An artist's illustration of Blue Origin's New Glenn rocket in flight. Photo: Blue Origin

Blue Origin is protesting the Air Force's methods for finding 2 companies to launch national security payloads through the mid-2020s.

Why it matters: If chosen, the companies will effectively lock in billions of dollars in revenue, undertaking a 60/40 split of national security launches between 2022 and 2026.

The big picture: Blue Origin, SpaceX, Northrop Grumman and United Launch Alliance are all expected to compete to launch these payloads, and it would be a boon for their bottom lines.

  • "The demand for rockets really can't support all the providers. So it's a kind of vicious fight to stay alive," John Logsdon, founder of the Space Policy Institute at George Washington University, told Axios of the competition earlier this year.

The state of play: In a fact sheet, Blue Origin claims that the Air Force's request for proposals is "flawed" and favors incumbents — SpaceX and United Launch Alliance — that have launched missions for the Air Force in recent years.

  • A redacted copy of the protest filed with the U.S. Government Accountability Office and obtained by Axios accuses the Air Force of using "ambiguous" selection criteria, making it difficult to write a competitive proposal.
  • The protest also claims that the way the request for proposals stands now will result in a "duopoly" that restricts competition.
  • A source with knowledge of the situation told Axios that the protest comes after conversations with the Air Force expressing these concerns.

Context: If chosen, Blue Origin would use its New Glenn rocket to launch these national security payloads. That rocket is expected to make its first flight in 2021, after the government agency has already chosen its launch providers.

Meanwhile, the Air Force awarded Blue Origin, Northrop Grumman and United Launch Alliance millions of dollars in 2018 to aid in the development of their new launch systems and meet stringent demands for national security-related launches.

Go deeper: Space companies fight for cash with rockets on the line

Go deeper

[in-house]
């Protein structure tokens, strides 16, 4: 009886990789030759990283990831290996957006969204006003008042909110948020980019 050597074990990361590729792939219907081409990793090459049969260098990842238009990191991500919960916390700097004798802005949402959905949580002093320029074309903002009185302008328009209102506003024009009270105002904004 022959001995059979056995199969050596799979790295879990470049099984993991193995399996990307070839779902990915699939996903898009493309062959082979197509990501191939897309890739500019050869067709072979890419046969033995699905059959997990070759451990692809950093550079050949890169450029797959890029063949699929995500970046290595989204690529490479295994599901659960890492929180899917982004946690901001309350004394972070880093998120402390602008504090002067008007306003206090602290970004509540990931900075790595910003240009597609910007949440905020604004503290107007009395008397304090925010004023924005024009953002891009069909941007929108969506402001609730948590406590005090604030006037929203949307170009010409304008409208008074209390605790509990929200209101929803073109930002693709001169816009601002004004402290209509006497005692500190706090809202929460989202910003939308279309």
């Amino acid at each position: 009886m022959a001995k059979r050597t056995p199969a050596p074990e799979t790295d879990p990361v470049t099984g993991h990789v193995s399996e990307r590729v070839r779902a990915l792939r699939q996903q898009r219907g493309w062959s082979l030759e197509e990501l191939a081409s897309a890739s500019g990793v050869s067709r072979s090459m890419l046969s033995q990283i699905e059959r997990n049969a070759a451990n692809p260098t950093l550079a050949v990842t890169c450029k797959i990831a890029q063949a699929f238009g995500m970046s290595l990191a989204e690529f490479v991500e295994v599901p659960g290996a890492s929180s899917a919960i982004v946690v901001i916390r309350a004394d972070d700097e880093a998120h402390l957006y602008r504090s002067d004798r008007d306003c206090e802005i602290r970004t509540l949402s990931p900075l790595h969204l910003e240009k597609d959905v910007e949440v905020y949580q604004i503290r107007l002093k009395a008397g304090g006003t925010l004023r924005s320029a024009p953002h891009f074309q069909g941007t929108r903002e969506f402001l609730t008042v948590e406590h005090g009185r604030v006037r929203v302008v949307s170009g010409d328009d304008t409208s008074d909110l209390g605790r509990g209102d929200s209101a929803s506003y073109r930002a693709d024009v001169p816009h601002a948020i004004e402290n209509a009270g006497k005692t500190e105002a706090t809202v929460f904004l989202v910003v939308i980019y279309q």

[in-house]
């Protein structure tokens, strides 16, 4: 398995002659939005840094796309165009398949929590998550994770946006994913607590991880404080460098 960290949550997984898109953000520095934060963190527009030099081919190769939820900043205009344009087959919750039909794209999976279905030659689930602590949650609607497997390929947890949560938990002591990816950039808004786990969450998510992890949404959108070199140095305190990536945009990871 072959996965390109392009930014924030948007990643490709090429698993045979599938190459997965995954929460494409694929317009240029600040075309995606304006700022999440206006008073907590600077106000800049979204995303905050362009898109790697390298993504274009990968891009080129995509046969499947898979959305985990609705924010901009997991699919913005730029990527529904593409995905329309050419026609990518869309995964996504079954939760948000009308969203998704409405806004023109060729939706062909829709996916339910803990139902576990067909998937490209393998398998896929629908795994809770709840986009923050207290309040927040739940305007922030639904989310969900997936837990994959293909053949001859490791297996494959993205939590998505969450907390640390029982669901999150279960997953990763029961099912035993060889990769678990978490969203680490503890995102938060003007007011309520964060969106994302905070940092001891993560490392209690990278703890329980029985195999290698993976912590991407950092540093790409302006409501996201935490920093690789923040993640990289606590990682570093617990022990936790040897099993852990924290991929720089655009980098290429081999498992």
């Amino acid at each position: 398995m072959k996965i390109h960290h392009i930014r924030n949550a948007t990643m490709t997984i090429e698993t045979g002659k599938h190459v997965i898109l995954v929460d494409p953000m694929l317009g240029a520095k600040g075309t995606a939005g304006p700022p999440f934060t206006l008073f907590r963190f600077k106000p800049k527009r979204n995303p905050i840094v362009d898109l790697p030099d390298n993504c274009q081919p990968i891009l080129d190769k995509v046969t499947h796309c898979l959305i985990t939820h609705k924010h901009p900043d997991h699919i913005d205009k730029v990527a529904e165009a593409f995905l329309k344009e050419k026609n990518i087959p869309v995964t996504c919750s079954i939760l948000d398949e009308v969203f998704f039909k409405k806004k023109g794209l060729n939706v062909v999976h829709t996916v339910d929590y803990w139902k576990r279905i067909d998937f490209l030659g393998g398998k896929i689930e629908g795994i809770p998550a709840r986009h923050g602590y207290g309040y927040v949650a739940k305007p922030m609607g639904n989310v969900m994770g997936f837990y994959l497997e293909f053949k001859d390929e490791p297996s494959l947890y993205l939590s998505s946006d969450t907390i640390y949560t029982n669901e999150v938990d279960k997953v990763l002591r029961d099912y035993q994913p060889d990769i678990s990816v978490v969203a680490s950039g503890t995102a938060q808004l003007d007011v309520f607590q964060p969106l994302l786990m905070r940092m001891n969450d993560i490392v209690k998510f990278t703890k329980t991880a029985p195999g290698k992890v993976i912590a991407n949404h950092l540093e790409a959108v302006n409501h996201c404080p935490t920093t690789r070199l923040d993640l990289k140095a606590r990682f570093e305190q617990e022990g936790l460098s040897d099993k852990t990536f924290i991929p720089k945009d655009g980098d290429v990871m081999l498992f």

Republican senators defend Fauci as Trump escalates attacks

Photo: Roberto Schmidt/AFP via Getty Images

Several Republican senators defended Anthony Fauci after a string of attacks in recent days from President Trump, who has called the government's top infectious-disease expert "a disaster" and falsely claimed that he's a Democrat.

Why it matters: As polls indicate warning signs for both Trump and down-ballot Republicans, more GOP leaders are urging the president to stop downplaying the pandemic and to listen to advice from public health experts. Fauci is one of the most trusted voice in the country on coronavirus issues.

Senate to vote on Amy Coney Barrett's confirmation on Oct. 26

Senate Majority Leader Mitch McConnell in the Capitol on Oct. 20. Photo: Stefani Reynolds/Getty Images

The Senate will vote to confirm Judge Amy Coney Barrett to the Supreme Court next Monday, Oct. 26, Majority Leader Mitch McConnell (R-Ky.) announced Tuesday.

The big picture: The Senate Judiciary Committee will vote this Thursday to advance Barrett's nomination to the full Senate floor. Democrats have acknowledged that there's nothing procedurally they can do to stop Barrett's confirmation, which will take place just one week out from Election Day.

Updated 3 hours ago - Politics & Policy

Coronavirus dashboard

Illustration: Aïda Amer/Axios

  1. Politics: Americans feel Trump's sickness makes him harder to trustFlorida breaks record for in-person early voting.
  2. Health: The next wave is gaining steam.
  3. Education: Schools haven't become hotspots.
  4. World: Ireland moving back into lockdown — Argentina becomes 5th country to report 1 million infections.